Investments

Portify FinTech Notches £7M To Grow Gig Worker Services

gig economy on keypad

London FinTech startup Portify has raised £7 million in a Series A funding round led by Redalpine, with participation from existing investors Kindred and Entrepreneur First, TechCrunch reported on Thursday (Dec. 12).

Portify will use the funding to scale its credit finance service that assists gig economy workers and others who are self-employed. The app-based platform offers a variety of financial products geared toward helping people in the gig economy better manage their money.

The company uses open banking to offer cash flow prediction and income smoothing services and initially delivered offerings through partnerships with firms like Deliveroo. 

The startup was founded in 2017 by Entrepreneur First alumni Sho Sugihara, who serves as the company’s chief executive officer, and Chris Butcher, who is chief technology officer. The Series A funding round follows a 2018 seed investment of £1.3 million.

Portify’s mission is to help people who are self-employed tackle financial volatility in the gig economy. Various financial products are offered, including those that help people with short and long-term financial planning. 

“Once we started working closely with our initial users, we realized that while being modern workers, many of them also fell into the credit invisible or thin file segment, lacking access to basic financial products,” Sugihara said.

He added that there are many reasons people could end up being in the thin file, but for giggers and freelancers, it is due to “having an unconventional, fluctuating earnings pattern … or simply never having taken out other credit products before.”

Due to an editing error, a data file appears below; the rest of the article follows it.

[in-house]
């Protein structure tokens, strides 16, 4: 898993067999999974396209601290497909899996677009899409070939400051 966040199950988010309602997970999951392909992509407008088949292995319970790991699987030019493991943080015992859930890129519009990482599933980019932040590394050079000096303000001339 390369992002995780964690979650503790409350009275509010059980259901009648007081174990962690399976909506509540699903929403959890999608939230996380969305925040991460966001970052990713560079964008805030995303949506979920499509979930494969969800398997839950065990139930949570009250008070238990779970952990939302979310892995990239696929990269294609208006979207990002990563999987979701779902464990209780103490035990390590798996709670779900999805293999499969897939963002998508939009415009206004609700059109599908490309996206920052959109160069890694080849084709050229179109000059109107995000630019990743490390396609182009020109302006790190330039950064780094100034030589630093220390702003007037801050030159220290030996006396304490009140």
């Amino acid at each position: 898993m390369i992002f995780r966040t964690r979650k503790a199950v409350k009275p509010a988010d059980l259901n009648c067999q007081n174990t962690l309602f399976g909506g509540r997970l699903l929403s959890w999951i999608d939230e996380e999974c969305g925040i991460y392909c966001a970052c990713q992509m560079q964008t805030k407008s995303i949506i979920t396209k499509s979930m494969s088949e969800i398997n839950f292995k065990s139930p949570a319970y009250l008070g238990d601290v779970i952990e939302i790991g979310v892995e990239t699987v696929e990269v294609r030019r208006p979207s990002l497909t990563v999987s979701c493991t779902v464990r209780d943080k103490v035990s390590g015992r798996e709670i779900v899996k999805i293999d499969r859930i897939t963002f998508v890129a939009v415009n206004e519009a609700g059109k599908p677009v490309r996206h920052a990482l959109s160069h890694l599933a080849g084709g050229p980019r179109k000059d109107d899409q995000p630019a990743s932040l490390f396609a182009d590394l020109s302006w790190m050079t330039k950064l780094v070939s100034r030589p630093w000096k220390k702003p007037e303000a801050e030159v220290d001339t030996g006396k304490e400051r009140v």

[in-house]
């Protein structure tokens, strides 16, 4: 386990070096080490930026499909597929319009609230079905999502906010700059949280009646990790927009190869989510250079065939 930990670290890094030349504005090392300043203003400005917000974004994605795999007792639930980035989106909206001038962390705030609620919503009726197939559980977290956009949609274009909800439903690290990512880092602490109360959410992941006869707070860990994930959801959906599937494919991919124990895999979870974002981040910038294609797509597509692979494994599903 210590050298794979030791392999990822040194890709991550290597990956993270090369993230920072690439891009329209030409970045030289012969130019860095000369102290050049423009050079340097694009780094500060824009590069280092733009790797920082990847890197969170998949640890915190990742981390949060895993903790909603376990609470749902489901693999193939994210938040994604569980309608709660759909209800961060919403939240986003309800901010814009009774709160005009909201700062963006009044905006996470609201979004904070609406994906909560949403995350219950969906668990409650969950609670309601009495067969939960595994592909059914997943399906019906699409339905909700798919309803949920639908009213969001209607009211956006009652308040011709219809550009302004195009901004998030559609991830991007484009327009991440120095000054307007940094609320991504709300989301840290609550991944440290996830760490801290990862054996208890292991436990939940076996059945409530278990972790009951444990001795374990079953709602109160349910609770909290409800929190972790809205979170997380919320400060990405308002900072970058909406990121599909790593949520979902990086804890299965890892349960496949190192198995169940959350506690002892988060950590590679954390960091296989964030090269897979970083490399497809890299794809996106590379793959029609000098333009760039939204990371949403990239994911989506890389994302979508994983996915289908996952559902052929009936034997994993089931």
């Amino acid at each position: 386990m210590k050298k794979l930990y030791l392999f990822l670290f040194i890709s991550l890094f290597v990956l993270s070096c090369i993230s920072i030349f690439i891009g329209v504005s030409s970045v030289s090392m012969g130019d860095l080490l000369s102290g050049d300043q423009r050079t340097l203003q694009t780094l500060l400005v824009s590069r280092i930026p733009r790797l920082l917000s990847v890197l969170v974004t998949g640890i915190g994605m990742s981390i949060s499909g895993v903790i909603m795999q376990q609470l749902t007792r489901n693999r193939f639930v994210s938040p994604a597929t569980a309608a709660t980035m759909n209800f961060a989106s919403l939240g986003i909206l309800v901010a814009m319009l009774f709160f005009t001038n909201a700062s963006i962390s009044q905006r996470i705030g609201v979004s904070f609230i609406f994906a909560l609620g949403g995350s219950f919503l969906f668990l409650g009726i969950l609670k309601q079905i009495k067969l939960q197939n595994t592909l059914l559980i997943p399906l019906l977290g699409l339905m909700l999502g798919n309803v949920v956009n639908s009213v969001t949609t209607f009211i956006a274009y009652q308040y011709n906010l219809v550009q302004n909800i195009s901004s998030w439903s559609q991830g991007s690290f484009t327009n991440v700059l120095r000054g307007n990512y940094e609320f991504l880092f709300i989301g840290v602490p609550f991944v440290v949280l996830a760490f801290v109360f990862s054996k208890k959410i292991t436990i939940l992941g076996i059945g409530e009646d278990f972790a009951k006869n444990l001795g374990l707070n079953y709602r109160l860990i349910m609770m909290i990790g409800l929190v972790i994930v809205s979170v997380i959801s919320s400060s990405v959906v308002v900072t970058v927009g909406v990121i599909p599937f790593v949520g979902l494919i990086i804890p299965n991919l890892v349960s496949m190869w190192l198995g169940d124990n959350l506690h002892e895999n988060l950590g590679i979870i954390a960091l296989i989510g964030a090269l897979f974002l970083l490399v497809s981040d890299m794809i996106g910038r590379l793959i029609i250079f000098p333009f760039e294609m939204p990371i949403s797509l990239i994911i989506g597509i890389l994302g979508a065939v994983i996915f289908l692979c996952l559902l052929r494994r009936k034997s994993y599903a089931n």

Sugihara said they discovered that many independents don’t work for a particular gig or staffing platform, and often change platforms and have breaks in between assignments. 

“To make sure we fulfill our mission of financially including all thin file modern workers, we felt it important we make our app as accessible as possible,” he said. “Being credit invisible is a big pain point for modern workers.”   

For gig workers, a growing subset of the economy where at least one-third of the U.S. workforce has taken on project-based work, getting paid in a timely manner can be critical to financial well-being. Recent research on the gig economy indicated that 85 percent of gig workers would work more often if they were paid faster.

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